In the Serpents Wake by Rachel Hartman

In the Serpent’s Wake, the sequel to Rachel Hartman’s Tess of the Road, continues the story of Tess, a determined young woman tracking the Polar Serpent to help her friend. Throughout her journey, she discovers secrets long buried and omitted from written history by those in power. However, her journey intercrosses with others with different ideas, such as Marga, an explorer with high hopes for her future, a dragon named Spira, who is searching to rediscover themselves, and Jacomo, a priest searching for his purpose. They all have different theories about what uncovering the serpent could do for them as they run from their history. However, the past cannot stay buried forever.

While I enjoyed the plot and the continuation of Tess’s dedication to helping her friends, I found the overall layout lackluster. It was enlightening to read the story from multiple perspectives, but there was no beginning indication of who was narrating each chapter, making it confusing to figure out what was occurring. As well as that, the wording wasn’t very engaging, causing me to have to close the book for days at a time to regain the energy to finish it. However, I loved Tess’s character development from the first book and her longing to help her friends while overcoming something herself. Overall, I enjoyed the storyline but felt the plot was very drawn

I felt the most memorable part of In the Serpents Wake was how each character was going through something that the others weren’t aware of. That moral is incredibly important during our age of technology, which often restricts empathy towards others.

Reviewed by Ella H. at Twin Hickory

Books, Read + Review, Teen Reviews

Promise Boys by Nick Brooks

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In a very intense private school for boys who would otherwise not have an opportunity for education and success, the strict and often irrationally cruel Principal Moore made a lot of enemies during his career. One seemingly ordinary day, a gunshot goes off while three boys are in detention and Principal Moore is found dead. The three boys, JB, Ramon, and Trey, are immediately accused of committing the murder. They all have motives that seem to fall into place, but these boys believe that they are each innocent. While enduring questioning and scrutiny, they discover the flaws and corruption of the criminal justice system. Due to this, they decide to launch their own investigation and hopefully clear their names.

I really enjoyed this book. I found it to be extremely well-written and engaging. Not only did the characters and their individual struggles seem so real, but the mystery kept me guessing the whole time. I especially enjoyed how the author explored topics like corruption, race, and class while weaving it flawlessly into the murder-centered plot without anything feeling out of place. I also enjoyed how the book drew attention to how the media only shows the side of the story that they present to the audience. I thought that all of these highlights of society were done very well and flowed nicely with the plot of the story. However, I did feel like there were minor subplots mentioned throughout the story but were never resolved. For example, the students continuously run into a teacher outside of school and speculate about the different aspects of the teacher’s life, such as when she was seen with a police officer or went on maternity leave without being pregnant, but despite the amount of time that the author spent on this subplot, I felt like no conclusion was drawn and these seemingly important questions were left unanswered when the book ended.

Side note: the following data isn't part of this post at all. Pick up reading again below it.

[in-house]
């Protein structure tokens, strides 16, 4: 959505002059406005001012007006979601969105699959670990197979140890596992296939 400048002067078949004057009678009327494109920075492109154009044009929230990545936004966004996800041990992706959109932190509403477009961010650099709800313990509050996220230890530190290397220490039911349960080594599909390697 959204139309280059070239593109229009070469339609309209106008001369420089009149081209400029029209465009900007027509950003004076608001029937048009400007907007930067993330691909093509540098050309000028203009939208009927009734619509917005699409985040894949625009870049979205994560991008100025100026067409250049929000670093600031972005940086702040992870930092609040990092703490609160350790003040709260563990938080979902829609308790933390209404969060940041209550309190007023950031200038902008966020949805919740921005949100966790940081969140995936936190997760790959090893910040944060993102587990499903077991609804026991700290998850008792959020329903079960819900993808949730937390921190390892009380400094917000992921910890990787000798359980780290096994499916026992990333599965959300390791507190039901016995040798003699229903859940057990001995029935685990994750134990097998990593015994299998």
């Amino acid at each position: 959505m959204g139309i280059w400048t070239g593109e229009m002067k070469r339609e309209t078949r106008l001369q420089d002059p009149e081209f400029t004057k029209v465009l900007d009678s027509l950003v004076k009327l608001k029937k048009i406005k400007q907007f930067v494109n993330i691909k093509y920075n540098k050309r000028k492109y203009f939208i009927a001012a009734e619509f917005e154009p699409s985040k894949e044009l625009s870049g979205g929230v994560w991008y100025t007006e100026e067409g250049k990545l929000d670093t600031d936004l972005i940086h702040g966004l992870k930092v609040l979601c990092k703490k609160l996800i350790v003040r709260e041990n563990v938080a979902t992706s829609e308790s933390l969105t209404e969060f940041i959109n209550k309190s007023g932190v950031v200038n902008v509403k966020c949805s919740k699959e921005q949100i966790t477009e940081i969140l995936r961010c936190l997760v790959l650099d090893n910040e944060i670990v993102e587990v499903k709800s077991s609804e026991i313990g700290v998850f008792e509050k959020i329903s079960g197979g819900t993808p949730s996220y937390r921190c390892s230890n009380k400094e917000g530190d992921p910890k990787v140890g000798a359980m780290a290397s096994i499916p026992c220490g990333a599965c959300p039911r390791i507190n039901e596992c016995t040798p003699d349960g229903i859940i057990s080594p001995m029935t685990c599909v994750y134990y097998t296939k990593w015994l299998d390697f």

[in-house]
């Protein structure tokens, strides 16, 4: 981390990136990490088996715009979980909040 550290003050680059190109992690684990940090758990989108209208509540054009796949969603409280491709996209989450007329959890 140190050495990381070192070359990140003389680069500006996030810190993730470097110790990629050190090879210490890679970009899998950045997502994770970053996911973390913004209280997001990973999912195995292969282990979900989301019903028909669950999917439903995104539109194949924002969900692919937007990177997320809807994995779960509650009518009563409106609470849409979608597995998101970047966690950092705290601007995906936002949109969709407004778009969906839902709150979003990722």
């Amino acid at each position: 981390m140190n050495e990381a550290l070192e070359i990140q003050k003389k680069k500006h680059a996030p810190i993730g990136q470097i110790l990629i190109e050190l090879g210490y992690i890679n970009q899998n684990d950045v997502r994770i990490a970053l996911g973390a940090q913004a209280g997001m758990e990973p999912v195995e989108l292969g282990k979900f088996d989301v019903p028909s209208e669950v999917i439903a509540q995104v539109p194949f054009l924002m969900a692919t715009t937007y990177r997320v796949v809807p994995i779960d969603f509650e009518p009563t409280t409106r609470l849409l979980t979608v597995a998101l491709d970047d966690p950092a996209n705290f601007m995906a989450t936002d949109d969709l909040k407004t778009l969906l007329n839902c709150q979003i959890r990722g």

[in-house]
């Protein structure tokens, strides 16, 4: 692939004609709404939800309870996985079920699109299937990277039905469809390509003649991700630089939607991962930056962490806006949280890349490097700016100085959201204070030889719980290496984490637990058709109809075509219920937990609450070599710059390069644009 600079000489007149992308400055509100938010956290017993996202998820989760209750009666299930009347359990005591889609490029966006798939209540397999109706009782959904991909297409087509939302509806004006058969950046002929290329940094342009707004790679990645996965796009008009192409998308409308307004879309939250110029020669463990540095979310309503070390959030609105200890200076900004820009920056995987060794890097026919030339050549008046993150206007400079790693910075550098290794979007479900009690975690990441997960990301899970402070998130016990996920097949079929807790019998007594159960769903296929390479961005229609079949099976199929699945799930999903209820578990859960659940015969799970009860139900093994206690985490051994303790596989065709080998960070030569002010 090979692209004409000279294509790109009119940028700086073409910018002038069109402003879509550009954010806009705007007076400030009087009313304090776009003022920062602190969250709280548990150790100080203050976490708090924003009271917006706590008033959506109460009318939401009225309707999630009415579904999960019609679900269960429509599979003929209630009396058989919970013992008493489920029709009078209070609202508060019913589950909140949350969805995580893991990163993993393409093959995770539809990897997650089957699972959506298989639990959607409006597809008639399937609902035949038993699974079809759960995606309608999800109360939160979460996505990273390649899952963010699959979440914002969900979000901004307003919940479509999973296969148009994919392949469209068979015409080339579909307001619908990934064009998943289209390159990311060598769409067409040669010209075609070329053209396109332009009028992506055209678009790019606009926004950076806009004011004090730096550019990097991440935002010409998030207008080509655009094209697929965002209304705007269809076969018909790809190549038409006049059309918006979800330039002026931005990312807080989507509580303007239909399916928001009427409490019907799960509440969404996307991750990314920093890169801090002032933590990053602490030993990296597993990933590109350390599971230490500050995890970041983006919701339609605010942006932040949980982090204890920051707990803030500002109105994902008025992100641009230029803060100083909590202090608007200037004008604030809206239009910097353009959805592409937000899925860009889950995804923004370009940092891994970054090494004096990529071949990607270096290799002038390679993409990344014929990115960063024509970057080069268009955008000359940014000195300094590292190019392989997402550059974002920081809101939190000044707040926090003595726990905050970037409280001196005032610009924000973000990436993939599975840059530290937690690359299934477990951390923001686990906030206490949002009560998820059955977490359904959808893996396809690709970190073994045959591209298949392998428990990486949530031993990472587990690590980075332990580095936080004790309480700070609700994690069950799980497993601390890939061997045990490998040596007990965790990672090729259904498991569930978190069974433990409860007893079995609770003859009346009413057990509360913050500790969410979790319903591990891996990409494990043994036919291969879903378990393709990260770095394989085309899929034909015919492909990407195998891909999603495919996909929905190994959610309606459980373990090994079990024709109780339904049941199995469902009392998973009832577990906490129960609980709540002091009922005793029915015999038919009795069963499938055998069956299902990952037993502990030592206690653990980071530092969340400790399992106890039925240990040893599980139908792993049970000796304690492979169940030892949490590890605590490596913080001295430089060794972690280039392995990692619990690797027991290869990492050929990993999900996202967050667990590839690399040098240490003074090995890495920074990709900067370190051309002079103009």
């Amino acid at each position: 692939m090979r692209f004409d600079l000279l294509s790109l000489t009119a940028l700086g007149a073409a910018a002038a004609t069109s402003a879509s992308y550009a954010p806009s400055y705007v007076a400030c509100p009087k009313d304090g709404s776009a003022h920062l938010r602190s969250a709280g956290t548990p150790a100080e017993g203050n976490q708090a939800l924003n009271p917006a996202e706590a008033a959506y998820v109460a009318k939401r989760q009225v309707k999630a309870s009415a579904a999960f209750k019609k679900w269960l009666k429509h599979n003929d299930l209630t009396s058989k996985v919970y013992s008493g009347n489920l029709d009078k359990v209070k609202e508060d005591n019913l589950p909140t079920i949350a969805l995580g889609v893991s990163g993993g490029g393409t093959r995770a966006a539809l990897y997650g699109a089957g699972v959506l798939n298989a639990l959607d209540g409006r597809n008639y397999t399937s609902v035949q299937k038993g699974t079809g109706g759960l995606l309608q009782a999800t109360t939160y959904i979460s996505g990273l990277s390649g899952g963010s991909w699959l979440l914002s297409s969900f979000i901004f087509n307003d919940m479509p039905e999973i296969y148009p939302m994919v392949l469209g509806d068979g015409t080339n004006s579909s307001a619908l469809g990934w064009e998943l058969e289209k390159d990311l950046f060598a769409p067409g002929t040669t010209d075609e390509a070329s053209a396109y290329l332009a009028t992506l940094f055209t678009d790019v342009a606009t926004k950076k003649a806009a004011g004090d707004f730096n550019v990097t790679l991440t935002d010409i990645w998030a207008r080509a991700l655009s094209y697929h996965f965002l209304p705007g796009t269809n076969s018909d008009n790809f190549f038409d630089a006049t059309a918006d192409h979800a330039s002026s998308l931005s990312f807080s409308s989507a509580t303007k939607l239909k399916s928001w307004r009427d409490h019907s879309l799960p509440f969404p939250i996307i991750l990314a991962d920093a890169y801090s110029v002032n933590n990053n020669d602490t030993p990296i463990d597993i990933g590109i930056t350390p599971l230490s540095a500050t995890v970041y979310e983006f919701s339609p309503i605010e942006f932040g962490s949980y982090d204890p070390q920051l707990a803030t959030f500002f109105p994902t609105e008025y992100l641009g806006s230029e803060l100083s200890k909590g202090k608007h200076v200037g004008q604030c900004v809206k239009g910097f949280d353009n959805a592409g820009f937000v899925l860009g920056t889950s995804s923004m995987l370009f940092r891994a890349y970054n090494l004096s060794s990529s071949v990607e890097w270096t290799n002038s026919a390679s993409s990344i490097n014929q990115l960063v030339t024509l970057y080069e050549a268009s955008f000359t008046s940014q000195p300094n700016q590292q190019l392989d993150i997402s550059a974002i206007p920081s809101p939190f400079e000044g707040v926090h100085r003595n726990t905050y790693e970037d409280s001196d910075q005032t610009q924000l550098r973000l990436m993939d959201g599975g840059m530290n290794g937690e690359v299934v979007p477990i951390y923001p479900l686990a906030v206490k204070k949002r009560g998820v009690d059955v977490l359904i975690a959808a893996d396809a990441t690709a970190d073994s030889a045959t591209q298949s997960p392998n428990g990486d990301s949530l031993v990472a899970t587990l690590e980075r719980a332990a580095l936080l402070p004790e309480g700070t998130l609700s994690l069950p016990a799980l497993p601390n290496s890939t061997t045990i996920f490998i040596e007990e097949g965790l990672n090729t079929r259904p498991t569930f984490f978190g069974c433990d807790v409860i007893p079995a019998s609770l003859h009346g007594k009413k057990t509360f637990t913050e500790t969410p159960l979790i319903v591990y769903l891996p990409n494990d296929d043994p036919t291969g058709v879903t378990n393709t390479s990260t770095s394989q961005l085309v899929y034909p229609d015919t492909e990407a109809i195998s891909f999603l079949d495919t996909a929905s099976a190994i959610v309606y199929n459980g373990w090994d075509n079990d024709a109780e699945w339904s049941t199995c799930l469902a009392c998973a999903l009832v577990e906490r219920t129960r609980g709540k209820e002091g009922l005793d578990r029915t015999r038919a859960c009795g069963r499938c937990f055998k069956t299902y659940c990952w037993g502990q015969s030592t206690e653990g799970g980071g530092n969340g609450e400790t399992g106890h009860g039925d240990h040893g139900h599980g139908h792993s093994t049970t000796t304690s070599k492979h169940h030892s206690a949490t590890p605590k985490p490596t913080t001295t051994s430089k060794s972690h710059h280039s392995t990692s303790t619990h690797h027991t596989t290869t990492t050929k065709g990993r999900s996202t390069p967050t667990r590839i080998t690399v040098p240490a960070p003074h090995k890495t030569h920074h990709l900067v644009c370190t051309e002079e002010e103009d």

One memorable thing about the book is the flawless blend of the exploration of difficult topics, like the parallels between race and class and the handling of the criminal justice system of these parallels, and the fast-paced and engaging murder mystery. I thought the author did a great job with this story and drawing attention to these issues while keeping the primary focus on the murder. I would strongly recommend this book to anyone who enjoys murder mysteries or anyone who likes a diverse cast of characters who stand up against social issues and fight for themselves.

Reviewed by Caitlin F, Glen Allen Library

The Art of Insanity by Christine Webb

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In The Art of Insanity, an 18-year-old high school senior named Natalie Cordova grapples with bipolar disorder while navigating the pressures of college admissions and the gossip mill at school. She conceals the truth about a near-catastrophic car accident that wasn’t accidental, fearing it would disrupt her mother’s perfect image. As the weight of her secret grows heavier, Natalie faces additional challenges, including an art show that could shape her future and the presence of Ella, a classmate who knows too much. Amidst it all, she finds solace and connection with Ty, a captivating boy who brings light into her life. With humor and insight, the book addresses the journey toward self-acceptance, shedding light on mental illness and promoting understanding while featuring characters from diverse backgrounds.